First steps towards mitochondrial pan-genomics: detailed analysis of Fusarium graminearum mitogenomes

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Bioinformatics and Genomics
Note that a Preprint of this article also exists, first published July 3, 2018.


One of the most ideal markers for monitoring the distribution and spread of populations is the mitochondrial genome (Harrison, 1989; Taylor, 1986). Mitochondrial genomes are relatively small and, therefore, can be studied in their entirety. Due to its high copy number within individual cells, the mitochondrial genome is easy to access. Furthermore, it has a simple organization that makes homologous regions easy to identify. Finally, in many fungal groups mitogenomes are inherited uniparentally (Basse, 2010), which reduces the chance of heterologous recombination.

Mitochondrial sequences have been used for resolving phylogenetic and evolutionary relationships between fungi at all taxonomic levels (Liu et al., 2009; Avila-Adame et al., 2006; Fourie et al., 2013). In 2003, the DNA barcoding initiative started, aiming at using a single marker for taxon identification. The marker that was selected was a mitochondrial gene, cytochrome c oxidase I—COI or cox1 (Hebert et al., 2003). In Fusarium however, the use of cox1 was abandoned as a barcoding region, because the frequent presence of introns in the gene made this region impractical for PCR amplification (Gilmore et al., 2009). The difficulty in obtaining mitochondrial sequence, due to introns, lead to a general shift of interest from the mitochondrial to the nuclear genomes in fungi. Next generation sequencing (NGS) and new analysis methods have resolved this issue by dispensing with the need for PCR amplification for extracting mitochondiral sequences (Brankovics et al., 2016). In addition, de novo assembly of mitochondrial sequences from NGS data is not confounded by the presence of nuclear mitochondrial DNA segments (NUMTs), while NUMTs are known to cause problems in PCR-based barcoding (Song et al., 2008).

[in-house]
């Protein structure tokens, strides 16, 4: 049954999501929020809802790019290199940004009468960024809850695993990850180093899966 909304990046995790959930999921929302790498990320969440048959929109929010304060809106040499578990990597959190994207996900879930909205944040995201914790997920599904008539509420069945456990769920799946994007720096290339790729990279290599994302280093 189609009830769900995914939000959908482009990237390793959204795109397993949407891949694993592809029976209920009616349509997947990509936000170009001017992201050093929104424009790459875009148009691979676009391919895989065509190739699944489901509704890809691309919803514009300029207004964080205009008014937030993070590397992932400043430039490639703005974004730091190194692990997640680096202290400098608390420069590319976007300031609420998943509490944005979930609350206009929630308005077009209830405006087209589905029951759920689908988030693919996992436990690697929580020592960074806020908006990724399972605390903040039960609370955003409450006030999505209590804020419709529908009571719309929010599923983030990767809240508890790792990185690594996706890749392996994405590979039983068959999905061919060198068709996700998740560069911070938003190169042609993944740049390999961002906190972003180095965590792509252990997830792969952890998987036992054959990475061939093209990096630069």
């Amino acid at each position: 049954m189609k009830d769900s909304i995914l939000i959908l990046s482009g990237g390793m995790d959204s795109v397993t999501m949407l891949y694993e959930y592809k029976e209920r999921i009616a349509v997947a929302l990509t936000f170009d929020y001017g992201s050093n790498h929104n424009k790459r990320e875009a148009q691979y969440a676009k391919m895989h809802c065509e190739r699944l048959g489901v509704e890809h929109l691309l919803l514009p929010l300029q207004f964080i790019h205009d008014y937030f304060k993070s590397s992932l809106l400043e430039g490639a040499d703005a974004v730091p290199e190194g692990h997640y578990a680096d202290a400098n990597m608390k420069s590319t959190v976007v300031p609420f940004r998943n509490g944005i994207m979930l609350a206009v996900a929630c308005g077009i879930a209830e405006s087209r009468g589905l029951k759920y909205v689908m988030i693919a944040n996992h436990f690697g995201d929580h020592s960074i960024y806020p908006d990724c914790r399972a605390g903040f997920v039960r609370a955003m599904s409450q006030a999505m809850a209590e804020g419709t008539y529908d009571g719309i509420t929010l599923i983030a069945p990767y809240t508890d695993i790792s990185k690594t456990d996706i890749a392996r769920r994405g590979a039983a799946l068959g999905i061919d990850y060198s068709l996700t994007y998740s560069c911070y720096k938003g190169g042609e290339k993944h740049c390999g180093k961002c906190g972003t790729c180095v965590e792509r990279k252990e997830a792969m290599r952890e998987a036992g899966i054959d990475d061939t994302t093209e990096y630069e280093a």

Fusarium graminearum is the major causative agent of Fusarium head blight (FHB), a devastating disease of small grain cereals. Besides reducing yield, the fungus contaminates crops with mycotoxins such as trichothecenes and zearalenone, which pose a serious threat to food and feed safety (Desjardins, 2006). Population studies of F. graminearum showed that the populations are highly dynamic and several displacements have been reported (Gale et al., 2007; Ward et al., 2008). Monitoring these population shifts is important, as they may differ in virulence, fungicide resistance and/or mycotoxin profile (Gale et al., 2007; Zhang et al., 2012).